Sealing Sense - Mechanical Seal Basics: How Mechanical Seals Work
by Ann Attenasio
September 27, 2016

First in a Series on how mechanical seals work

Mechanical seals touch nearly every aspect of industrialized society. Wherever a rotating shaft moves fluid, mechanical seals play a key role in sealing process fluids in, keeping contaminants out, or both.

A few basic components and principles in mechanical seal design contribute to a working seal at the interface of the rotating shaft and stationary pump/mixer/seal-chamber housing. Mechanical seals are usually end-face seals or rotating-face seals, but in some designs they can be circumferential or even a hybrid of lip-type seals. In either case, the following components are common to all mechanical seals:

  • Rotating primary sealing element: fixed to/driven by the shaft and seals against the stationary primary sealing element
  • Stationary primary sealing element: fixed to the stationary housing of the pump, mixer or other equipment through which the rotating shaft passes and seals against the rotating primary sealing element
  • Closing force: biases the primary sealing elements in contact to initiate sealing
  • Static and/or dynamic secondary seals: seal between the mechanical seal components and the equipment shaft and housing

Rotating & Stationary Primary Sealing Elements

The more common end- or rotating-face mechanical seal designs feature mating faces as the primary sealing elements. Rings of ceramic, carbide, carbon or composites of these materials are lapped flat in the range of less than 1 micron on an axial end face. These lapped faces run against each other, one rotating with the shaft and the other stationary with the equipment housing.

The sealed fluid migrates between the flat faces and forms a stable fluid film at this interface. During shaft rotation, the face materials heat up, wear and degrade quickly without a lubricating fluid film between them. The sealed fluid creates this thin lubricating film.

In a lip-seal-type mechanical seal, a thin film of sealed fluid also lubricates the sealing interface. Rather than two flat rings, the sealing interface is a polymer material deflected against a hard material. This material could be a hardened, coated or plated metal, ceramic, or carbide face or sleeve. One of these elements rotates with the shaft while the other is stationary with the equipment housing.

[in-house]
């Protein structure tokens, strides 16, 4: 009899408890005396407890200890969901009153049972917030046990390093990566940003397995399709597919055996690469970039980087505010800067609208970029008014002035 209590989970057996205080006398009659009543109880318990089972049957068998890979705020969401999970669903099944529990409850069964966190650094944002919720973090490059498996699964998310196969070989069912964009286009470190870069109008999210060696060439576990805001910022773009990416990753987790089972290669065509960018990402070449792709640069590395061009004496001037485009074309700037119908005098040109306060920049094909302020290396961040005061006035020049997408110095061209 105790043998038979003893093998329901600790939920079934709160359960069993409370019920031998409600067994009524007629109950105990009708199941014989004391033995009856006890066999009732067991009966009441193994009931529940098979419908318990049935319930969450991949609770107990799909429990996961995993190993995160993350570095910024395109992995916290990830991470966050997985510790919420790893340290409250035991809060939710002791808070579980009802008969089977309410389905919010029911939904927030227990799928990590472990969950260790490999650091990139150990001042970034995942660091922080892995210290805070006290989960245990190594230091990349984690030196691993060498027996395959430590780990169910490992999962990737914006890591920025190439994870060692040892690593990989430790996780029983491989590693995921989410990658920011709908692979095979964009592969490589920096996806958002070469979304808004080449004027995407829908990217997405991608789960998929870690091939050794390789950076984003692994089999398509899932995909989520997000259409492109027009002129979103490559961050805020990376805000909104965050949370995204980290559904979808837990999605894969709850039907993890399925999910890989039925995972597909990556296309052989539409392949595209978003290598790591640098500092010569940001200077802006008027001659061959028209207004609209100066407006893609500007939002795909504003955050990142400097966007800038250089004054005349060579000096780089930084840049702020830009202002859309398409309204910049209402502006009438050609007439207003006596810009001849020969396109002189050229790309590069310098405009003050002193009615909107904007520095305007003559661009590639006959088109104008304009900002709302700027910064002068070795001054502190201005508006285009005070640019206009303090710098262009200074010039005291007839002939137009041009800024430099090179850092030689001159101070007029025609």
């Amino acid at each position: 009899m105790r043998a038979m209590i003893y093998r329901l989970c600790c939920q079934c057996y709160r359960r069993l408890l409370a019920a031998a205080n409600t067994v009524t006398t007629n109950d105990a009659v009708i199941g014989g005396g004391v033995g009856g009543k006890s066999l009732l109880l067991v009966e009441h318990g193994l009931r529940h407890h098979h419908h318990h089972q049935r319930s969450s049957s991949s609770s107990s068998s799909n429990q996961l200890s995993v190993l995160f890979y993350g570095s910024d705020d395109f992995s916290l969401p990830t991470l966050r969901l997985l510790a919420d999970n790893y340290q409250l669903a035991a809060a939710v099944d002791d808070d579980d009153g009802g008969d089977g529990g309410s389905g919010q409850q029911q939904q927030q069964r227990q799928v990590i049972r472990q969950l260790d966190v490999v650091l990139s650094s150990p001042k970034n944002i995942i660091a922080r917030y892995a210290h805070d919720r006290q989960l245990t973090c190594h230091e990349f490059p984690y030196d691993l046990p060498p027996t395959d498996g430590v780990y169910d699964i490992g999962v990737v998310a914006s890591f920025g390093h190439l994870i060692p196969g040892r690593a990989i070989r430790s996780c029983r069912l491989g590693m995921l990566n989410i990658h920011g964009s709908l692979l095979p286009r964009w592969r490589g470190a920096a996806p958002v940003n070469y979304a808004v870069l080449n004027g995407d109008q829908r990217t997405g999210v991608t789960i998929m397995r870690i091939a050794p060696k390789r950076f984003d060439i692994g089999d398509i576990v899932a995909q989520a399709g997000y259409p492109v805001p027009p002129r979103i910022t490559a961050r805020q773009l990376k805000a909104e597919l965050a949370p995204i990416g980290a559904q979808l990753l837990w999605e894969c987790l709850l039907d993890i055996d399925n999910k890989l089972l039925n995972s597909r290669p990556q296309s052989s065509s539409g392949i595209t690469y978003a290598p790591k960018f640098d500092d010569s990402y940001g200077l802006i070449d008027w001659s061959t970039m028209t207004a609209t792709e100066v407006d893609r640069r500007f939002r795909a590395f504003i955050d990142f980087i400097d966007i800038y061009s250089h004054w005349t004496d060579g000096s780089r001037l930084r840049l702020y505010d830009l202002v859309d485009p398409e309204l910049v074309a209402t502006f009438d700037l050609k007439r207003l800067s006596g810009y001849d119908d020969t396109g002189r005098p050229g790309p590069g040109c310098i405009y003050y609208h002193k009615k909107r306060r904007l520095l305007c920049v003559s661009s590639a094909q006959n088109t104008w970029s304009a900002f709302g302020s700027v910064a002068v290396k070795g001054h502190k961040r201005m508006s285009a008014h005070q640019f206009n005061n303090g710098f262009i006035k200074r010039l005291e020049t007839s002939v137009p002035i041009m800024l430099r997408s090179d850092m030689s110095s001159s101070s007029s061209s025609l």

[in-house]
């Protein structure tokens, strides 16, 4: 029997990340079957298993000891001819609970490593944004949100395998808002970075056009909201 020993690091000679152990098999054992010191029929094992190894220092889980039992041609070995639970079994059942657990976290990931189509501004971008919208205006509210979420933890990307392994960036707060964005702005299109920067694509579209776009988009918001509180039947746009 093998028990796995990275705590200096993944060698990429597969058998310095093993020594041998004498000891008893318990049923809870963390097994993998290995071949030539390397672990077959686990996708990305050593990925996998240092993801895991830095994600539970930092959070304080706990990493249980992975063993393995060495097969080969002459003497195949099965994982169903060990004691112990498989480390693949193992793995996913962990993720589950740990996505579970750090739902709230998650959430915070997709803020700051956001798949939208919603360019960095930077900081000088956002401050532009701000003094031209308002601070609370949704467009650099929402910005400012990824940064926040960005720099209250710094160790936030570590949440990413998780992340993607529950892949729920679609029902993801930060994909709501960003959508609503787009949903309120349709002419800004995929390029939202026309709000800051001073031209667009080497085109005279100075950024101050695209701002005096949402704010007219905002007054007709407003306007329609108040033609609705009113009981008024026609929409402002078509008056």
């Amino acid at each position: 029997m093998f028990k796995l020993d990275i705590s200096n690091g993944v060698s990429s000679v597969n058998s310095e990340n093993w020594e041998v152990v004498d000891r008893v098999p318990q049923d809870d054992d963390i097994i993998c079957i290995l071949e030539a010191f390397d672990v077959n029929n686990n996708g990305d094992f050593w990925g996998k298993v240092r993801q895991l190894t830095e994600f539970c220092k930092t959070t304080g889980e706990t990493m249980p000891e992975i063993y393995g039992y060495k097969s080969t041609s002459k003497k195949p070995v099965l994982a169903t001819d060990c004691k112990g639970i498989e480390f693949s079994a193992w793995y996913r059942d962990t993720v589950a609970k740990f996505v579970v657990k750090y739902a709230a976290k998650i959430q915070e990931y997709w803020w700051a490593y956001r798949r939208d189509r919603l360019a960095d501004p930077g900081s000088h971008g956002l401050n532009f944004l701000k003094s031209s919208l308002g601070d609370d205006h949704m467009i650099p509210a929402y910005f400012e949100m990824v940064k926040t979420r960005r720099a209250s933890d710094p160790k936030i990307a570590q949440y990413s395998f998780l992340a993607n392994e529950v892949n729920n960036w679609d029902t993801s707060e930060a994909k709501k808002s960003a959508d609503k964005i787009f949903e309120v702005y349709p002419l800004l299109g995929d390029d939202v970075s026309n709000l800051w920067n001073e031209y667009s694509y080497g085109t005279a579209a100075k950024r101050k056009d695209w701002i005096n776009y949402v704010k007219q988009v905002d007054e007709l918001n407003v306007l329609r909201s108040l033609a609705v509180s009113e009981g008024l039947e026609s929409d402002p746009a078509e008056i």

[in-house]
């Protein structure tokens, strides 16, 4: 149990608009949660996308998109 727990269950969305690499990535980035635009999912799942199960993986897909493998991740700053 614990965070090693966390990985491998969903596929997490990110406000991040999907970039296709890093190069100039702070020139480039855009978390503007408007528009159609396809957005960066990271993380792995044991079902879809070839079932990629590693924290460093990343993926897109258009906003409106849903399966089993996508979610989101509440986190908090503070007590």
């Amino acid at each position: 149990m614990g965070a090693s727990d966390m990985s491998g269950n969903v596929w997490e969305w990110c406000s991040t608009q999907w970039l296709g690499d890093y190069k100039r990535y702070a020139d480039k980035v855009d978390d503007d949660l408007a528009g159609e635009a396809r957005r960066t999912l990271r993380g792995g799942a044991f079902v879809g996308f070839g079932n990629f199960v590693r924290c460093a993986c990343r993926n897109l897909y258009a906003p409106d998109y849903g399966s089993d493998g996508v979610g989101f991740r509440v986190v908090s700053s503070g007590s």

end-face mechanical sealFigure 1. Basic elements of an end-face mechanical seal (Graphics courtesy of FSA)

Closing Forces

Leakage is a function of the mathematical cube of the film thickness, so to minimize leakage, the gap at the sealing interface must be kept at a functional minimum. Closing forces are used to optimize this design parameter throughout the operating range of the mechanical seal.

The initial closing force ensures that the seal will function properly from startup. In end- or rotating-face mechanical seal designs, the initial closing force is provided by a spring component, which can be a single coil spring, multiple coil springs, a deflected bellows unit (elastomer or metal), or formed or flat springs. Initial biasing forces also can be created by magnets, compressed elastomers or any other means of applying a closing force between sealing elements. In a lip-type mechanical seal, the initial closing force is typically from the deflected polymer of the lip-type seal or a garter spring for less resilient materials.

Static/Dynamic Secondary Seals

The sealing elements must be secured to the rotating shaft and stationary housing of the equipment being sealed. O-rings, gaskets and other elastomer seals stop leakage at these interfaces.

A static secondary seal stops leakage between components that do not move relative to each other. One example is the interface between a sleeve and a shaft, where both rotate but do not move relative to each other. A dynamic secondary seal, on the other hand, stops leakage between components that move relative to each other. An example is a spring-mounted seal face, where the face is free to move as the spring deflection allows, and the secondary seal will stop leakage between the seal face and the component to which it is resiliently mounted.

A lip-type mechanical seal may only require static secondary seals because the deflection of the lip-type seal accommodates equipment operating motion. All effective end- or rotary-face mechanical seals require at least one dynamic secondary seal. This is because the mating faces of the sealing interface are rigid materials that cannot comply with any equipment shaft/housing misalignments, thermal growth and shaft end-play. The dynamic secondary seal will accommodate the relative motion between at least one of the seal faces and the component to which it is mounted.

Factors that increase seal life include seal design and material selection, process and environmental controls, and equipment optimization.

Mechanical seals are used with many process fluids. Each fluid has different lubrication qualities, but a thin, lubricating film at the sealing interface is always needed. A film that is too thick will increase leakage and may allow particulate between the faces, which will increase wear from abrasion. A film that is too thin will generate heat and cause materials to degrade. Keeping the sealing interface cool and clean will promote longer seal life.